To fund the purchase, according to the complaint, the Sinclair defendants caused Diamond to incur USD 8.2bn of new debt, which included USD 3.3bn in secured term loans, USD 3.1bn in secured notes, and USD 1.8bn in unsecured notes. In addition, Sinclair contributed USD 1.4b and DSH issued USD 1.025bn in preferred units to JP Morgan Chase Financing, Inc (JPMCFI), which Sinclair guaranteed.

DSG calls four overarching fouls 

At the heart of Diamond’s complaint is its allegation that between Sinclair’s acquisition of the RSNs and DSG’s bankruptcy filing, Sinclair drained Diamond of at least USD 1.5bn for its own benefit. Diamond asserts this was able to happen because (i) DSG was controlled by SBG through TopCo, DSH, and DSIH-A, and (ii) DSIH and DSG had no independent board members, senior officers, or outside advisors to look after its own interests as distinct from those of Sinclair. Accordingly, Diamond filed its complaint against each of the Sinclair Entities as well as (i) David Smith, Sinclair’s current Executive Chairman and former CEO, (ii) Chris Ripley, SBG’s CEO, (iii) Lucy Rutishauser, SBG’s CFO, and (iv) Scott Shapiro, who served in senior positions at both SBG and DSG during the relevant time period (collectively, the Individual Defendants and together with the Sinclair Entities, the Sinclair Defendants or Sinclair). According to Diamond, the defendants drained Diamond of assets in four primary ways.

Firstly, Diamond alleges that immediately upon acquiring Diamond, Sinclair caused DSG to enter into a management services agreement (MSA) with Sinclair that obligated Diamond to pay “extortionate, off-market base fees and incentive bonuses to Sinclair for management services” that “far exceeded the value of those services by any fair estimate.” Through April 2023, Sinclair caused Diamond to make MSA payments that exceeded USD 400m– ie - over USD 100m per year over four years, according to the complaint. Diamond contends that these amounts exceeded fees paid by other RSNs under comparable arrangements, noting that before Sinclair’s acquisition, “most of the same RSNs had paid no such fees at all to their prior owner, Twenty-First Century Fox, and those RSNs that did only paid a small fraction of the exorbitant fees Sinclair imposed.” As additional support for this contention, Diamond states that before signing the MSA, Duff & Phelps, a financial consultant retained by Sinclair, concluded that the fees that Diamond was required to pay were “significantly in excess” of those paid in comparable transactions. Diamond also asserts that the “vast bulk of the fees were paid when Diamond was insolvent.”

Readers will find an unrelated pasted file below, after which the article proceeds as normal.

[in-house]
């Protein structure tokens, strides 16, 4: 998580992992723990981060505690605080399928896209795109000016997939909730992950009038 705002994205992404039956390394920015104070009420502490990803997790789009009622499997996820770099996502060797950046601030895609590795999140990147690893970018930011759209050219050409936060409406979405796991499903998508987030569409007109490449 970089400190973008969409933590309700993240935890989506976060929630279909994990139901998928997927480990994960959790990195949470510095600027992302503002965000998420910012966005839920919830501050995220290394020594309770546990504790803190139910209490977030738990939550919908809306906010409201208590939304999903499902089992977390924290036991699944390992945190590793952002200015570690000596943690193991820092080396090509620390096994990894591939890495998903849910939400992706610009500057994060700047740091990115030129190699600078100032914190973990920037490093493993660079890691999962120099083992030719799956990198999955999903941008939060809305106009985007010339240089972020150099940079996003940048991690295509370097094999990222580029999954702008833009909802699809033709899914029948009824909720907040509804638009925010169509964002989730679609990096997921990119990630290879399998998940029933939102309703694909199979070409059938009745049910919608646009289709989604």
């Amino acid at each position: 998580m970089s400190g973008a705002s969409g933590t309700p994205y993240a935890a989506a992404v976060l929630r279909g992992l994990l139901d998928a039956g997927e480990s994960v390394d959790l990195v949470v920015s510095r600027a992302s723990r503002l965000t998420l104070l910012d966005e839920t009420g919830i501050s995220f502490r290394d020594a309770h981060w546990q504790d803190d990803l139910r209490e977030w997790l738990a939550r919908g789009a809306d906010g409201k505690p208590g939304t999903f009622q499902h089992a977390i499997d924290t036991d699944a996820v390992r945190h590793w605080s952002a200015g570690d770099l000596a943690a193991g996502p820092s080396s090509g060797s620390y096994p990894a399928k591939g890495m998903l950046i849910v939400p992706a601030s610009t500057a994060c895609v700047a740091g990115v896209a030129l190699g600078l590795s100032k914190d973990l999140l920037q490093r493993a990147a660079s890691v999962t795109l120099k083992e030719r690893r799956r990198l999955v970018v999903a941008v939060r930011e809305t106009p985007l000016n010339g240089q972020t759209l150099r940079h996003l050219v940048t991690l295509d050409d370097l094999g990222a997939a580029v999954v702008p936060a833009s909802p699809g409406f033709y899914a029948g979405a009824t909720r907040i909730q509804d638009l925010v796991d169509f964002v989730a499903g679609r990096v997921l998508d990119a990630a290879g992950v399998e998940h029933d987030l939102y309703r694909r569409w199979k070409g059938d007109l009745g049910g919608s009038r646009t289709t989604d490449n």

A second allegation concerns the preferred units issued to JPMCFI. Here, Diamond argues that between September 2019 and December 2022, Sinclair caused DSG to issue approximately USD 929m in cash distributions (Distributions) to its sole member, DSIH, which in turn distributed the funds to its sole member, DSIH-A, which then upstreamed the funds to its parent, DSH, with a portion of the funds being used to redeem nearly USD 850m of JPMCFI’s preferred units, which were not obligations of DSG. While this relieved SBG and DSH of their obligations under the preferred units and the related guarantee, DSG received no benefit for the transfer.

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Source: Complaint

Diamond also bases several causes of action on transactions with Bally’s, alleging that in November 2020, “when Sinclair’s publicly available financial statements for DSIH showed that DSG was irrefutably insolvent - Sinclair and DSG entered into a partnership with Bally’s, a gaming company, that further enriched Sinclair at Diamond’s expense. “[S]igned just two weeks after Sinclair announced a [USD 4.2bn] impairment of DSG’s goodwill and intangible assets that left DSG with [USD 2.5bn] in negative equity,” Diamond entered into an agreement that gave Bally’s the naming rights to all of the RSNs in exchange for USD 88m payable over 10 years and marketing commitments from Bally’s (the Bally’s Transaction). Diamond alleges that the transaction was negotiated entirely by Sinclair personnel, and for far below what other bidders expressed a willingness to pay. Diamond contends that Sinclair made the decision to sell DSG’s naming rights to Bally’s so that Sinclair could acquire an equity stake in a gaming partner. While Diamond argues that DSG provided the most valuable consideration in the Bally’s Transaction – ie - the right to rename all of the Fox-branded RSNs as the “Bally’s Sports” RSNs, Sinclair provided comparatively little to Bally’s in the deal. Yet Sinclair, not DSG, received by far the largest share of the consideration  - ie - options and warrants worth between USD 184m and USD 199m. Diamond accuses Sinclair of rejecting competing bids for the DSG naming rights that would have provided DSG with far greater consideration because those offers would not have provided similar equity value to Sinclair.